The Lost Summer of Louisa May Alcott, by Kelly O’Connor McNees
Putnam Adult/Amy Einhorn Books – April 1, 2010 – Hardcover – 352 pages
Source: Jen from Devourer of Books was sweet and had an ARC signed for me when Kelly visited Chicago, and I have to thank Marcia from The Printed Page for giving me “permission” to read what I wanted to read instead of what I felt I had an obligation to read.
In the summer of 1855 Louisa May Alcott is chomping at the bit to move to Boston and to begin earning her living by writing and selling her stories. She has already had some small success and can’t wait to follow it up with more. Before she can do that, she has to help her family move to their new home in Walpole, MA. Her plan is to spend a few weeks helping them get settled before she goes to Boston, but unforeseen events keep popping up to extend her stay, and a young man by the name of Joseph Singer threatens to be the biggest setback of all, as he goes from her number one annoyance to the man for whom she is tempted to give up everything.
O’Connor McNees’ The Lost Summer of Loisa May Alcott was a pleasure to read from the first moment I picked it up. I read this book quickly and was completely ensconced in the world of this beloved author, her eccentric family, and the struggle Louisa faces in choosing between the role of wife and mother or the life she wants to lead as a writer. All of Alcott’s relationships with her sisters, and her much tested mother, and her frequently infuriating father are explored. Louisa is especially close to her elder sister Anna, who also finds love over the summer. Bronson Alcott is larger than life, as he can’t help but be with his odd ideas that tax the family resources. I felt like he was put there to infuriate me with his hypocritical principles that kept him from doing an ounce of work, leaving his family to struggle on their own, constantly negotiating the brink of poverty.
I was intrigued by the philosophies guiding the lives of Louisa and her sister Anna. Anna is very much guided by the idea of doing good- being a dutiful child, making a good wife and mother, while Louisa has the newly emerging idea of her own happiness, and having that as the guiding principle and most important thing to attain. It is what she feels she has a right to, and she works hard to stay true to it, though it would be far easier for others if she took the path that was expected of her. Louisa’s view for the most part is the one that prevails now for in our society, while we look to take care of responsibilities, we also expect to find ways that we can be happy doing so.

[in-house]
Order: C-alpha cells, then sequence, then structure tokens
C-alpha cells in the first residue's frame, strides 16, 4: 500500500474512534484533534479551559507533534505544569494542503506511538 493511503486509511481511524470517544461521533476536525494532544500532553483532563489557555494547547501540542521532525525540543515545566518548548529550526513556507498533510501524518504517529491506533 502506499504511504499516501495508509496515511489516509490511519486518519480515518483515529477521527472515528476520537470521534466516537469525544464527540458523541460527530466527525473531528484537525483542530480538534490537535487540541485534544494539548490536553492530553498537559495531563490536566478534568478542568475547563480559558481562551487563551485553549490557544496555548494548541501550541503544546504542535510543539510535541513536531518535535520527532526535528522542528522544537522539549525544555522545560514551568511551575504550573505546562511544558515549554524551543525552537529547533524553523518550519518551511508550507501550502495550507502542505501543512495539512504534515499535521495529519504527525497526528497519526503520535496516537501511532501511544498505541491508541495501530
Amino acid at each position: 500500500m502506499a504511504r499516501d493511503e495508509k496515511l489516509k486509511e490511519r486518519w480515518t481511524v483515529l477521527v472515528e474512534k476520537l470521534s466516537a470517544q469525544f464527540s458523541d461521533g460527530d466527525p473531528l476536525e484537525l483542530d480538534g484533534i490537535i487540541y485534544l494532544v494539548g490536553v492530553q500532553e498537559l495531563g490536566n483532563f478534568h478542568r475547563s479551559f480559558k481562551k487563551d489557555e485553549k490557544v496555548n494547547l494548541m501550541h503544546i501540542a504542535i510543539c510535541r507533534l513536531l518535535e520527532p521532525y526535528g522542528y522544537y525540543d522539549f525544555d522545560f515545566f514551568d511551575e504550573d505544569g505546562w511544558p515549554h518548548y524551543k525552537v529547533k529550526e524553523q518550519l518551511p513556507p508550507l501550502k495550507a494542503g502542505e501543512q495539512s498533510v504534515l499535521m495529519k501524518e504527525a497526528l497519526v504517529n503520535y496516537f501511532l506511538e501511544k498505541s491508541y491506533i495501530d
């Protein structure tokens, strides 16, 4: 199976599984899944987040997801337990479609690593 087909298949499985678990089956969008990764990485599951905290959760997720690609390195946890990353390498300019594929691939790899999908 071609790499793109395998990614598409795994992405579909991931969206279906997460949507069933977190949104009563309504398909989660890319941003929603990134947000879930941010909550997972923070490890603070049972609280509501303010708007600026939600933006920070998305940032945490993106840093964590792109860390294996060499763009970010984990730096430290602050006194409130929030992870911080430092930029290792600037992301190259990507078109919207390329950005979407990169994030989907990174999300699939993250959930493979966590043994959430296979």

I loved the seamless blending of fact and fiction in this novel and the captivating writing style. It was written in such a way that not only can I fully imagine this as Alcott’s life, the struggles that she might have experienced and the choices that she might have made, but I could also imagine her as the woman who would have written a book like Little Women and all the others she wrote, out of her experiences of the summer of 1855. So many will enjoy this fantastic novel. If you like historical fiction, works about women writers, loved reading Louisa May Alcott growing up, or fall into all three categories like me, then there is much here to be enjoyed.
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